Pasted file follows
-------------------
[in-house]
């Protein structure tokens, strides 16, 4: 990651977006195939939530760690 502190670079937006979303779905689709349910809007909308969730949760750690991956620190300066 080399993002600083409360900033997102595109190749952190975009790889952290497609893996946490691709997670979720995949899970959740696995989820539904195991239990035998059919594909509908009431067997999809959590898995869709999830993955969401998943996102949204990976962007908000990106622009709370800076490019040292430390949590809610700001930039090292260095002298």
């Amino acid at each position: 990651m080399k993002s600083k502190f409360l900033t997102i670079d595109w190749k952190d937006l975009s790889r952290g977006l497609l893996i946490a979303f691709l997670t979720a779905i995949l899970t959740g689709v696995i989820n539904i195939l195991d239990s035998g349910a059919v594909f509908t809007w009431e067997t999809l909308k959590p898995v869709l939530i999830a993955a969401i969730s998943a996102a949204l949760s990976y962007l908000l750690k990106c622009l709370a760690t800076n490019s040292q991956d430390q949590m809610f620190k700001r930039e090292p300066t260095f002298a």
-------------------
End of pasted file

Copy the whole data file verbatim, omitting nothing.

[in-house]
């Protein structure tokens, strides 16, 4: 990651977006195939939530760690 502190670079937006979303779905689709349910809007909308969730949760750690991956620190300066 080399993002600083409360900033997102595109190749952190975009790889952290497609893996946490691709997670979720995949899970959740696995989820539904195991239990035998059919594909509908009431067997999809959590898995869709999830993955969401998943996102949204990976962007908000990106622009709370800076490019040292430390949590809610700001930039090292260095002298």
């Amino acid at each position: 990651m080399k993002s600083k502190f409360l900033t997102i670079d595109w190749k952190d937006l975009s790889r952290g977006l497609l893996i946490a979303f691709l997670t979720a779905i995949l899970t959740g689709v696995i989820n539904i195939l195991d239990s035998g349910a059919v594909f509908t809007w009431e067997t999809l909308k959590p898995v869709l939530i999830a993955a969401i969730s998943a996102a949204l949760s990976y962007l908000l750690k990106c622009l709370a760690t800076n490019s040292q991956d430390q949590m809610f620190k700001r930039e090292p300066t260095f002298a």